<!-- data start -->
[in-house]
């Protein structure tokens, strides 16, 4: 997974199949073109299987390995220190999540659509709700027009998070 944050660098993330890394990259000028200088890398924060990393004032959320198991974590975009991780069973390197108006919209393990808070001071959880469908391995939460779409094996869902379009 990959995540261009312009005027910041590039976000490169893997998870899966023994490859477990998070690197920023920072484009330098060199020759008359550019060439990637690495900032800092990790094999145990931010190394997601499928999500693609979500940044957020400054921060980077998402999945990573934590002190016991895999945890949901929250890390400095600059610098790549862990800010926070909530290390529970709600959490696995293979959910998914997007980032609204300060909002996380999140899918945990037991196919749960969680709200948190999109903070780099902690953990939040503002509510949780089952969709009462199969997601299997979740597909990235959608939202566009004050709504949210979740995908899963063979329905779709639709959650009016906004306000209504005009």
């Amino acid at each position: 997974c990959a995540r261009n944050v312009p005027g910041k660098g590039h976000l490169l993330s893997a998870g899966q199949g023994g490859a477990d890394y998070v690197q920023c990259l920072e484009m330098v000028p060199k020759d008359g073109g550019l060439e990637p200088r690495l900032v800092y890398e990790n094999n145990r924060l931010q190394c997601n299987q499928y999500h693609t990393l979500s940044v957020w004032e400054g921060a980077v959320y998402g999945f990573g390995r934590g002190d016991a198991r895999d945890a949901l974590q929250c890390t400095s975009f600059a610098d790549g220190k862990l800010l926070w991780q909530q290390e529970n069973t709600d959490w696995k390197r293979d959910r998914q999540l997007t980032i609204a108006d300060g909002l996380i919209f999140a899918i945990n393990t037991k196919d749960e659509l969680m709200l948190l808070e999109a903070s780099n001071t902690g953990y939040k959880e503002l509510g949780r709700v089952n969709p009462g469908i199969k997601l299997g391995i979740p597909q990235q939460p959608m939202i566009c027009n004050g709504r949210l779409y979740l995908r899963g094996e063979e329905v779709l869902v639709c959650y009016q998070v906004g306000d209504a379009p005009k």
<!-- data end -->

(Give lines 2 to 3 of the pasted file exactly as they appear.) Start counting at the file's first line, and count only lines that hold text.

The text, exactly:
């Protein structure tokens, strides 16, 4: 997974199949073109299987390995220190999540659509709700027009998070 944050660098993330890394990259000028200088890398924060990393004032959320198991974590975009991780069973390197108006919209393990808070001071959880469908391995939460779409094996869902379009 990959995540261009312009005027910041590039976000490169893997998870899966023994490859477990998070690197920023920072484009330098060199020759008359550019060439990637690495900032800092990790094999145990931010190394997601499928999500693609979500940044957020400054921060980077998402999945990573934590002190016991895999945890949901929250890390400095600059610098790549862990800010926070909530290390529970709600959490696995293979959910998914997007980032609204300060909002996380999140899918945990037991196919749960969680709200948190999109903070780099902690953990939040503002509510949780089952969709009462199969997601299997979740597909990235959608939202566009004050709504949210979740995908899963063979329905779709639709959650009016906004306000209504005009």
């Amino acid at each position: 997974c990959a995540r261009n944050v312009p005027g910041k660098g590039h976000l490169l993330s893997a998870g899966q199949g023994g490859a477990d890394y998070v690197q920023c990259l920072e484009m330098v000028p060199k020759d008359g073109g550019l060439e990637p200088r690495l900032v800092y890398e990790n094999n145990r924060l931010q190394c997601n299987q499928y999500h693609t990393l979500s940044v957020w004032e400054g921060a980077v959320y998402g999945f990573g390995r934590g002190d016991a198991r895999d945890a949901l974590q929250c890390t400095s975009f600059a610098d790549g220190k862990l800010l926070w991780q909530q290390e529970n069973t709600d959490w696995k390197r293979d959910r998914q999540l997007t980032i609204a108006d300060g909002l996380i919209f999140a899918i945990n393990t037991k196919d749960e659509l969680m709200l948190l808070e999109a903070s780099n001071t902690g953990y939040k959880e503002l509510g949780r709700v089952n969709p009462g469908i199969k997601l299997g391995i979740p597909q990235q939460p959608m939202i566009c027009n004050g709504r949210l779409y979740l995908r899963g094996e063979e329905v779709l869902v639709c959650y009016q998070v906004g306000d209504a379009p005009k």